What you are going to make together is a wall decoration that will display the pride of your family’s heritage. First, discuss with your grandchild what countries you come from. Talk about what makes each country unique and what it has to do with your family. Then ask if he or she has any ideas on where to get pictures showing these aspects. You can use family photos, images from magazines or pictures you find online.

Once you have all your pictures ready, cut them out and place them on your board. If you are using a map, try to place the pictures near the country they belong to. If there isn’t enough room, spread them out and draw arrows or lines going from the pictures to the country. If you’re using poster board, create any design you want.

When you have everything where you want it, use glue or tape to attach all your pictures. This is something your grandchild can do on his or her own. Once everything is glued down, wait for it to dry, then place it in the frame and hang it up where everyone will see. Be sure to sign your names at the bottom so everyone will know who created such a wonderful piece.
These two ideas can go a long way to bridging the gap between grandparent and grandchild. Give them a try and see how well you bond together. Have fun!

Olivia Nicholas is a writer, blogger and mom. She manages her home business of Plug In Candles and in her spare time loves to read, write and travel.

Suggestions For Disciplining Your Child

Disciplining your child is one of the hardest parts of being a parent. Sometimes it can be hard to decide what’s right and wrong with your child and that makes discipline even more difficult.

Most times you know when they’ve made the wrong decision, but you may not know what is right when it comes to disciplining your child. There are several things you can do, but how do you know if the discipline is enough for them to remember it if they decide to do that again? That question is one that doesn’t have a right or wrong answer to so the best thing you can do is decide for yourself.

Of course, you can ground your child from the TV, the X-box, or from having a friend stay the night, but is that enough? Then you have to decide how long the grounding will last. Should it be two weeks, a month, or more? That’s also a hard decision to make.

One way to decide is to try something and increase or change it if they decide to do it again. While that can be frustrating it may be the way to go. You’ll need to remember what the discipline is for that action so you know what’s next if it’s not enough. Writing it down in a notebook may be a good idea.

Another option is to talk to a friend or family member you can trust and run things by one another. This person may have been in your situation and may know what worked for them and you could give it a try. Now this won’t work if you have to make a quick decision or if your friend or family member is not available, but it may work if you have time to make a decision. You also need to communicate with your spouse when it comes to disciplining your child.

Disciplining your child can be difficult whether you do this on a regular basis or if it happens on a rare occasion. It’s still something you need to be prepared to do and you need to know what your decision will be each time.

Tammy is an Internet marketer, article marketer, and ghostwriter. You can find more parenting and grandparenting articles, tips, and more at Grandparenting Articles and Tips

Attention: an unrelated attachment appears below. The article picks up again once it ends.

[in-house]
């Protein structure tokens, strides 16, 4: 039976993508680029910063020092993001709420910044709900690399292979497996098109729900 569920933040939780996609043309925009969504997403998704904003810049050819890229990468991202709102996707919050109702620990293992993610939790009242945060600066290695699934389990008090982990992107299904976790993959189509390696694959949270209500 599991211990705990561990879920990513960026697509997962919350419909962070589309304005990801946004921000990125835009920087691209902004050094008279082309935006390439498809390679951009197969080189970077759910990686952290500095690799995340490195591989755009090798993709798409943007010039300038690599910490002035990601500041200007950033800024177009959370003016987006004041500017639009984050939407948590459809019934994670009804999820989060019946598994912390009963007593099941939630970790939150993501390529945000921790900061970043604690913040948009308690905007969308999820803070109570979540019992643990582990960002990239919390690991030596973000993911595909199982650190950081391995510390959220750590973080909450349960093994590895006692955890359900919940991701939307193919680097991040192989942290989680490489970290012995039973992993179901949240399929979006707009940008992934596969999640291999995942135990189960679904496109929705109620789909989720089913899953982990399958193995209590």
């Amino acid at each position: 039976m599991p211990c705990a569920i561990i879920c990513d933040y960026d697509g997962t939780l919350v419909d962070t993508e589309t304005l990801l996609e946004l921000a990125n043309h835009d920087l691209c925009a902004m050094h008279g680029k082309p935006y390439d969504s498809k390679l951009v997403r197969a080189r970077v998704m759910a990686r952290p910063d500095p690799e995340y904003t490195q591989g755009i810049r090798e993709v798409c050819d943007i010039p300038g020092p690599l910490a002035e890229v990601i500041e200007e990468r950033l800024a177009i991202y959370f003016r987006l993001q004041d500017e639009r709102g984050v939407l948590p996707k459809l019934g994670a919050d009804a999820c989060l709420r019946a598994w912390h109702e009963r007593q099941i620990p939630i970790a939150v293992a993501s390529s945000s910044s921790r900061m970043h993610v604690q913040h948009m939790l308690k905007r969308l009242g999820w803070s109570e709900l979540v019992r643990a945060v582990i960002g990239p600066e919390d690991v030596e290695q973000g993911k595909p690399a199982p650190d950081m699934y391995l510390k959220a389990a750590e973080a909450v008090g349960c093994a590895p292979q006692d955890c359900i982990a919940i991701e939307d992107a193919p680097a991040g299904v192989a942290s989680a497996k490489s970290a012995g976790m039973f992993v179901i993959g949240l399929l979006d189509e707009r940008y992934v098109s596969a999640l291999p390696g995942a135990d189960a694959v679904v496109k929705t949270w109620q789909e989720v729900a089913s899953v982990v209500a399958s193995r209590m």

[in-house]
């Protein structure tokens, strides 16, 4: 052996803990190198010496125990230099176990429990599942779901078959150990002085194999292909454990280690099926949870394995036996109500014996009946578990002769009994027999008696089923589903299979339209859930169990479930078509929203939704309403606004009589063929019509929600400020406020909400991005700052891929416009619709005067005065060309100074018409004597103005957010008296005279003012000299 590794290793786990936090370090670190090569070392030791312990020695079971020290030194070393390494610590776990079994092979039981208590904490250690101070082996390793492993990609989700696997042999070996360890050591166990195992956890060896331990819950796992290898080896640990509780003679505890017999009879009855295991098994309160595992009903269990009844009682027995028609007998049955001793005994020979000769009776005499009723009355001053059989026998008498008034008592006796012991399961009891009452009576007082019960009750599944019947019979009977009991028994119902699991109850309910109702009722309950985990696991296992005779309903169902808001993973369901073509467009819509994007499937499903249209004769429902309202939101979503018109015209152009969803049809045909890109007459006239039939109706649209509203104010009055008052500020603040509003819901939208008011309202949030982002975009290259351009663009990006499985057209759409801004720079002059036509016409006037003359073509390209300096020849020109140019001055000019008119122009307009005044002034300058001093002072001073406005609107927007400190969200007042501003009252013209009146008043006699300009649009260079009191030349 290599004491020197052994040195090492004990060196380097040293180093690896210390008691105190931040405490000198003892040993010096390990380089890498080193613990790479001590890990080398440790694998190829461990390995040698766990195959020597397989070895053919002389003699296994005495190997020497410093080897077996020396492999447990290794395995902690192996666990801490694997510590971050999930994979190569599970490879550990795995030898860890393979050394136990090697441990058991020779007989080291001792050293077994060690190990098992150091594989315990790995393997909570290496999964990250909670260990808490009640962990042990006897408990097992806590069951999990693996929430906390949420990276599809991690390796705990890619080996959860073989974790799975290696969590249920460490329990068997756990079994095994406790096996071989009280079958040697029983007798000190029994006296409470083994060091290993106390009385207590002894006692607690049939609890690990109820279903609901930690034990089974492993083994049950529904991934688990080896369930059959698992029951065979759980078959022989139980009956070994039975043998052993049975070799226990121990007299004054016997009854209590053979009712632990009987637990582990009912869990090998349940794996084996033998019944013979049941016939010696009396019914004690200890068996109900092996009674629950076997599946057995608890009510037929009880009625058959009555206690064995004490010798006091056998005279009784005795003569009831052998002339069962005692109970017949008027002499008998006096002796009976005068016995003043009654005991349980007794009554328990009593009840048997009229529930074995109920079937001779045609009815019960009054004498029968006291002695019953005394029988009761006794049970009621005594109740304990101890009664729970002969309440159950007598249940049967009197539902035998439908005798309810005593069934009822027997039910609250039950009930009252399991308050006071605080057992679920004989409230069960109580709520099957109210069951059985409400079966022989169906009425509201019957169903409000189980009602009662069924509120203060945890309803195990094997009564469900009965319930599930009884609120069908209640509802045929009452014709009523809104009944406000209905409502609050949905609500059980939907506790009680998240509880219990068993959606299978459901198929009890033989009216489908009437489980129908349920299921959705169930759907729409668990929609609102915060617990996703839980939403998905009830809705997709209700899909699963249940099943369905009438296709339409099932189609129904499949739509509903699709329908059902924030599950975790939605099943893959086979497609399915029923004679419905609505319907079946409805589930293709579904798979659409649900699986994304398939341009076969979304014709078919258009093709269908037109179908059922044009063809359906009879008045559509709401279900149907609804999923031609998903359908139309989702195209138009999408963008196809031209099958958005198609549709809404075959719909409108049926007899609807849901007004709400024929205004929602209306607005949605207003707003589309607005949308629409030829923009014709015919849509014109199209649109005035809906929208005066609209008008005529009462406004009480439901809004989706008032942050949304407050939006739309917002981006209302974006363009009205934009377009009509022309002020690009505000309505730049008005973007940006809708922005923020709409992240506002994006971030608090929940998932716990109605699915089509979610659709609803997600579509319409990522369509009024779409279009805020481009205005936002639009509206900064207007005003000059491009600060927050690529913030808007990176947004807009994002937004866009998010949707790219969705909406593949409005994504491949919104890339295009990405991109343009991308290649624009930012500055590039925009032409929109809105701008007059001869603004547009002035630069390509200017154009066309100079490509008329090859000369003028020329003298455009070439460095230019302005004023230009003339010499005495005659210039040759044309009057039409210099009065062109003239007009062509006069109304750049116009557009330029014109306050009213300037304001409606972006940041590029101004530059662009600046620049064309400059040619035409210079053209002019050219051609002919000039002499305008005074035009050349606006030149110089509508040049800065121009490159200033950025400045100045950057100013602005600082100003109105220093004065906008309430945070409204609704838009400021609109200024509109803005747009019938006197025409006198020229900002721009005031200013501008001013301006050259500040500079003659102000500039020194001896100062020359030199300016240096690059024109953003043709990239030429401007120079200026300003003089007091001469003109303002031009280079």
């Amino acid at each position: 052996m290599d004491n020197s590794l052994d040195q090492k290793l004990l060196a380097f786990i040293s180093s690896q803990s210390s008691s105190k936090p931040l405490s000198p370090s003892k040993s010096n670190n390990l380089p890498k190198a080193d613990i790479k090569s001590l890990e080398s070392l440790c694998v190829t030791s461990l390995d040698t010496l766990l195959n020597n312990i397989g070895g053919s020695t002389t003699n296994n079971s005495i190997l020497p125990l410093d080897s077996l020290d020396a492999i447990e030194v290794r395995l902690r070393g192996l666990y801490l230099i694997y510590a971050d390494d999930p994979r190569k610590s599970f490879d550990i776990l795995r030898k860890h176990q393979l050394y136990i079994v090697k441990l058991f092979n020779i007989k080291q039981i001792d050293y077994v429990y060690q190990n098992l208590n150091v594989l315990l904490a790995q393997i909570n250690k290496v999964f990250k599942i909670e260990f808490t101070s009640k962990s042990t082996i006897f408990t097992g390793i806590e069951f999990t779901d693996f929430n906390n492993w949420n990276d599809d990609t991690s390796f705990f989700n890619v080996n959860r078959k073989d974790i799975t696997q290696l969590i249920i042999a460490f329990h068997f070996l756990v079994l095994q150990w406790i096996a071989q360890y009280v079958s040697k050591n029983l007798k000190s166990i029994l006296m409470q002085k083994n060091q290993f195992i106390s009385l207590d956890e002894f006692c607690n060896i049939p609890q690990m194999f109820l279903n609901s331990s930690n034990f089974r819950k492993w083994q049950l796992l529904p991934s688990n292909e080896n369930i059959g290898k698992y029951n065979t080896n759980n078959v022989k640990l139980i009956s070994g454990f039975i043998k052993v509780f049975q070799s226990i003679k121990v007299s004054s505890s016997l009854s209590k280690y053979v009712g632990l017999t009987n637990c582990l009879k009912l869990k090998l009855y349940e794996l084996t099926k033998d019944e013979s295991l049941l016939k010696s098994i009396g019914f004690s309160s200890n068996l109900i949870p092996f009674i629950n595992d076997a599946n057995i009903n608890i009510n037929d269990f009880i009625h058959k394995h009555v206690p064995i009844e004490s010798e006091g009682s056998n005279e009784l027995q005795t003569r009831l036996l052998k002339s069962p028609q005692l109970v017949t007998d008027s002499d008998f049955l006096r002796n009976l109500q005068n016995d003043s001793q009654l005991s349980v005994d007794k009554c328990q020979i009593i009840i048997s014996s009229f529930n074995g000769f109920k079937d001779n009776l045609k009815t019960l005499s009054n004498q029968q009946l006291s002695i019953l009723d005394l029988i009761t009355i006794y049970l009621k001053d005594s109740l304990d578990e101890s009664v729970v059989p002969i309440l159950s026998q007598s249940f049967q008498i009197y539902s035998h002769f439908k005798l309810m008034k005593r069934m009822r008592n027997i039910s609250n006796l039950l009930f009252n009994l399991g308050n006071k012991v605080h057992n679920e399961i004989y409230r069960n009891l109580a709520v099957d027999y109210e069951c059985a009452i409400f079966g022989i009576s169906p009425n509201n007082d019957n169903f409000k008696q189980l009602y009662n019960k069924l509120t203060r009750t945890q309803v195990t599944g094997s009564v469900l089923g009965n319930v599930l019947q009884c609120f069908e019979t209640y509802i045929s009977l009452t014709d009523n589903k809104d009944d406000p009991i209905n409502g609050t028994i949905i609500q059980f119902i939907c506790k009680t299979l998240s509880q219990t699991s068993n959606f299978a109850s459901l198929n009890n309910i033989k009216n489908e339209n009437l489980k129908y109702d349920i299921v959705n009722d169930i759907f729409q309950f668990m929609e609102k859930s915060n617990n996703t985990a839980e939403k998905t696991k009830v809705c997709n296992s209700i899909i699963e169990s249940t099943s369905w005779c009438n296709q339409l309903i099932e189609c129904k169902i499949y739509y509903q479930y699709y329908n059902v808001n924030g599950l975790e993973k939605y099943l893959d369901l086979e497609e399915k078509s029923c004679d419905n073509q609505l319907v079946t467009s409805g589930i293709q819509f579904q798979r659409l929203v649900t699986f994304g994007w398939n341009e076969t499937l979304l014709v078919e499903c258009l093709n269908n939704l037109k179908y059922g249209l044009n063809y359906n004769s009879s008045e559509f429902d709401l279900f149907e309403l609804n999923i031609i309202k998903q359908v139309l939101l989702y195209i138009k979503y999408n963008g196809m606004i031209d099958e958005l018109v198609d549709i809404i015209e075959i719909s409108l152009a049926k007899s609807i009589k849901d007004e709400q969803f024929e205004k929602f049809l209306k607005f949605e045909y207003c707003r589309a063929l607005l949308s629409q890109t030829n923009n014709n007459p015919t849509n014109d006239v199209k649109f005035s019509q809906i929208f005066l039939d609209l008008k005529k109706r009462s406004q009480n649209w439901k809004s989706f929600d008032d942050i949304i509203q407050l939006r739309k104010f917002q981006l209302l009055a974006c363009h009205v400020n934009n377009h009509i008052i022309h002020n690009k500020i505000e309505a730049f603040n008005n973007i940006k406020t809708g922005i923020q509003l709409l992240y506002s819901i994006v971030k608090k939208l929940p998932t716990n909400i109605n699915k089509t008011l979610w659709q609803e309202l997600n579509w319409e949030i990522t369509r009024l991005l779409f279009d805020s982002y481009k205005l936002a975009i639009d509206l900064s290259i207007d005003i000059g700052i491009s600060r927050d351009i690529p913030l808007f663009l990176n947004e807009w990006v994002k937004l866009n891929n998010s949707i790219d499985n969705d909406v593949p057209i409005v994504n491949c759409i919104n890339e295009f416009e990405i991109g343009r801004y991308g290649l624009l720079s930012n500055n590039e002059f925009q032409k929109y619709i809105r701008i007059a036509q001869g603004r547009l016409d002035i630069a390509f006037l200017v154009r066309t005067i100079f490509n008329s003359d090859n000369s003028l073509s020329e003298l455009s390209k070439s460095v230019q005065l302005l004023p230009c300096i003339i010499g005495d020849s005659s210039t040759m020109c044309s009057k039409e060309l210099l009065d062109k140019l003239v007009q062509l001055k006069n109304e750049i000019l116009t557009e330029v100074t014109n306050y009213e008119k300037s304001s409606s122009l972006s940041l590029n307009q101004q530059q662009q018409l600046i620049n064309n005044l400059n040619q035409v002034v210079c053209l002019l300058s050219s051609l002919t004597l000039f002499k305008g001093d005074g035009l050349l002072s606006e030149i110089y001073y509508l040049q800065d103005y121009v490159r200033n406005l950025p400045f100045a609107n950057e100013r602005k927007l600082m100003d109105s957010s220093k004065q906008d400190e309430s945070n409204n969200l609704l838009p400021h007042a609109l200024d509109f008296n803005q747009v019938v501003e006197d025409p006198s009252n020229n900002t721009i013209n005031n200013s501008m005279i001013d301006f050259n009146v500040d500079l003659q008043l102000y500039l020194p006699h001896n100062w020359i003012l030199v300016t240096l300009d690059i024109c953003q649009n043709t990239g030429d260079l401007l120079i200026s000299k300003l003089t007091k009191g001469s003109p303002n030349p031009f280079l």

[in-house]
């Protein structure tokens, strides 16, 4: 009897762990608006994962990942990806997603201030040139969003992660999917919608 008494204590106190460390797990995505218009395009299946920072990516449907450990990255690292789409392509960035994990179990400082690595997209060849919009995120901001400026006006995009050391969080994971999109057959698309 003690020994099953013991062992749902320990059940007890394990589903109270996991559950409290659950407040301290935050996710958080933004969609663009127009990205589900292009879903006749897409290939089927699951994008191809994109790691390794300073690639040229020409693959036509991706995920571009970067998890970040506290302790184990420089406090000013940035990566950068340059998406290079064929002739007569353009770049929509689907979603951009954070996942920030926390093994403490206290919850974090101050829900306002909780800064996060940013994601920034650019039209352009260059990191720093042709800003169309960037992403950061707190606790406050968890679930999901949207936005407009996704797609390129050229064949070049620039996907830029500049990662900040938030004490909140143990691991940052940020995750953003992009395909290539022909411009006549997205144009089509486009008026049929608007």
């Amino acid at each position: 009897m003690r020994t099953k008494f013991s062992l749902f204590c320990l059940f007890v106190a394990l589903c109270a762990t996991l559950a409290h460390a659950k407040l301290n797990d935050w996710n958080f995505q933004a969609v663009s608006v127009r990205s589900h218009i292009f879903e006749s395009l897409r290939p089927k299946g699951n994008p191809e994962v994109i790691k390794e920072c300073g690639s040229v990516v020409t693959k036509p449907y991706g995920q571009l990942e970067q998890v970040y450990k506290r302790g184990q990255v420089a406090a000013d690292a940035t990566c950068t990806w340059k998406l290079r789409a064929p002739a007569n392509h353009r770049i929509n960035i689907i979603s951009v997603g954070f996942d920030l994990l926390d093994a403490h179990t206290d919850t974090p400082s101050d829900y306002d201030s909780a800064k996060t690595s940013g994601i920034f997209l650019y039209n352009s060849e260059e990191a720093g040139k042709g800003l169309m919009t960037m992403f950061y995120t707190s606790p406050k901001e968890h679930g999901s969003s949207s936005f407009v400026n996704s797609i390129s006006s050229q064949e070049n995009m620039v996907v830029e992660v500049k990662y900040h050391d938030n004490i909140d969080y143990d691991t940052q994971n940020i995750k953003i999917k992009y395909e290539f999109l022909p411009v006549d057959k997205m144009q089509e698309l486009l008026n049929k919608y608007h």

Tammy also offers work at home articles, free job leads, work at home tips, recipes, and more at Work At Home Jobs

Helping Your Child With Homework – A Few Helpful Tips

As a child, how many times did you need help with your homework? Of course it was enough according to your parents, but how much is too much when it comes to helping your child with homework?

That’s a question you must ask yourself. You also need to consider the reasons for the questions. Is it possible the reason is because they aren’t paying attention in class or could it be because they truly don’t understand the homework? You need to consider this before helping your child with homework.

The best way to make this decision is to communicate with your child. Ask them why they need your help. Ask them if they were paying attention in class or if they were occupied with something or someone else. Once you have the answer you’ll know if helping them is the way to go.

When you decide to help your child, you need to know what your limits are with the homework. Giving them the answer is not the way, because they won’t learn how to find it themselves. Instead, you need to come up with the answer yourself and help them and guide them to the answer. You need to make them get it on their own through your guidance and explanations.

The other thing you need to do is show them the internet is not the way to go. So many times a question can be searched through Google and the answer can easily be found. This means they’ll come up with the answer, but they won’t have a clue how to come up with it on their own.

Most children don’t agree with homework and they struggle to do it because they don’t see the need for it in the future. When they don’t understand it, things are even worse yet. Helping your child with homework is good, only if you do it the right way.

Tammy is an Internet marketer, article marketer, and ghostwriter. You can find more parenting and grandparenting articles, tips, and more at Grandparenting Articles and Tips

Tammy also offers work at home articles, free job leads, work at home tips, recipes, and more at Work At Home Jobs

Fine Motor Skills For 6 Month Old Babies – 4 Things You Can Do

My son walked when he was 9 months old, and he was ahead of everything concerning fine motor skills. Does this mean it will be the same with my grandson? I think my grandbaby is a whole lot like my son in so many ways. He has caught on to a lot of things really fast. For a nearly 6 month old baby, I’d say he’s already ahead of his game. Wow, I can’t believe he will soon be 6 months old! It literally seems like yesterday that he was born.